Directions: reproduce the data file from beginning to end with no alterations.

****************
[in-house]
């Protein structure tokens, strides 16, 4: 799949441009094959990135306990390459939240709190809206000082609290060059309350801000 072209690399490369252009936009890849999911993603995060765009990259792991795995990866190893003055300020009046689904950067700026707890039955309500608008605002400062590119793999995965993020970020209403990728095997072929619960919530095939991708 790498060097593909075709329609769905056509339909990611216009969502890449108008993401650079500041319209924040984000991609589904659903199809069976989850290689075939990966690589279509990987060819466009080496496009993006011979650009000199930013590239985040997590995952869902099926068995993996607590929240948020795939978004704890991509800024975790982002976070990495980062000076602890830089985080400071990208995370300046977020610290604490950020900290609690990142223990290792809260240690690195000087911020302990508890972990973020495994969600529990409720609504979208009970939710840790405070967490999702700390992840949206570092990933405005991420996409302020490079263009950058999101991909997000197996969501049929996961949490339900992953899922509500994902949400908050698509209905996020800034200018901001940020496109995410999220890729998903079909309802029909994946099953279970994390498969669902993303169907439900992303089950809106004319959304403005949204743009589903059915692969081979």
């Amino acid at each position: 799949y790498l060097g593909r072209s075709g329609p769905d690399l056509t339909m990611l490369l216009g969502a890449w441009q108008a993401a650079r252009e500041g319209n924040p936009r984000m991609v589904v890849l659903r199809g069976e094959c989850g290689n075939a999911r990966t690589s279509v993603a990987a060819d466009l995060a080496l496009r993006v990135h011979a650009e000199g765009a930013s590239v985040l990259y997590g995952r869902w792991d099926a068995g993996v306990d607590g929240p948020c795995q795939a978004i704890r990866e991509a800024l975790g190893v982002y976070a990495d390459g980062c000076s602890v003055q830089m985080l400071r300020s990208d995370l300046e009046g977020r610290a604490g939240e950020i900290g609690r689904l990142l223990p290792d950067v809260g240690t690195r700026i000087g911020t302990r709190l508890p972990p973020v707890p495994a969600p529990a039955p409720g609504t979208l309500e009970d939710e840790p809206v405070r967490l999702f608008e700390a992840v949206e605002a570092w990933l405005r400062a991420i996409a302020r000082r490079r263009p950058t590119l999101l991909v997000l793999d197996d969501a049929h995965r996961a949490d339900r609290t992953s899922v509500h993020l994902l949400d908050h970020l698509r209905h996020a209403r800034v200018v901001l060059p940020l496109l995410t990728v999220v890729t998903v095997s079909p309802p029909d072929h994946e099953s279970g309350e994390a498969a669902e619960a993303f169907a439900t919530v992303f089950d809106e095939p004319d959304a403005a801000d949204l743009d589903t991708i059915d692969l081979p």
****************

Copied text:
[in-house]
């Protein structure tokens, strides 16, 4: 799949441009094959990135306990390459939240709190809206000082609290060059309350801000 072209690399490369252009936009890849999911993603995060765009990259792991795995990866190893003055300020009046689904950067700026707890039955309500608008605002400062590119793999995965993020970020209403990728095997072929619960919530095939991708 790498060097593909075709329609769905056509339909990611216009969502890449108008993401650079500041319209924040984000991609589904659903199809069976989850290689075939990966690589279509990987060819466009080496496009993006011979650009000199930013590239985040997590995952869902099926068995993996607590929240948020795939978004704890991509800024975790982002976070990495980062000076602890830089985080400071990208995370300046977020610290604490950020900290609690990142223990290792809260240690690195000087911020302990508890972990973020495994969600529990409720609504979208009970939710840790405070967490999702700390992840949206570092990933405005991420996409302020490079263009950058999101991909997000197996969501049929996961949490339900992953899922509500994902949400908050698509209905996020800034200018901001940020496109995410999220890729998903079909309802029909994946099953279970994390498969669902993303169907439900992303089950809106004319959304403005949204743009589903059915692969081979």
């Amino acid at each position: 799949y790498l060097g593909r072209s075709g329609p769905d690399l056509t339909m990611l490369l216009g969502a890449w441009q108008a993401a650079r252009e500041g319209n924040p936009r984000m991609v589904v890849l659903r199809g069976e094959c989850g290689n075939a999911r990966t690589s279509v993603a990987a060819d466009l995060a080496l496009r993006v990135h011979a650009e000199g765009a930013s590239v985040l990259y997590g995952r869902w792991d099926a068995g993996v306990d607590g929240p948020c795995q795939a978004i704890r990866e991509a800024l975790g190893v982002y976070a990495d390459g980062c000076s602890v003055q830089m985080l400071r300020s990208d995370l300046e009046g977020r610290a604490g939240e950020i900290g609690r689904l990142l223990p290792d950067v809260g240690t690195r700026i000087g911020t302990r709190l508890p972990p973020v707890p495994a969600p529990a039955p409720g609504t979208l309500e009970d939710e840790p809206v405070r967490l999702f608008e700390a992840v949206e605002a570092w990933l405005r400062a991420i996409a302020r000082r490079r263009p950058t590119l999101l991909v997000l793999d197996d969501a049929h995965r996961a949490d339900r609290t992953s899922v509500h993020l994902l949400d908050h970020l698509r209905h996020a209403r800034v200018v901001l060059p940020l496109l995410t990728v999220v890729t998903v095997s079909p309802p029909d072929h994946e099953s279970g309350e994390a498969a669902e619960a993303f169907a439900t919530v992303f089950d809106e095939p004319d959304a403005a801000d949204l743009d589903t991708i059915d692969l081979p």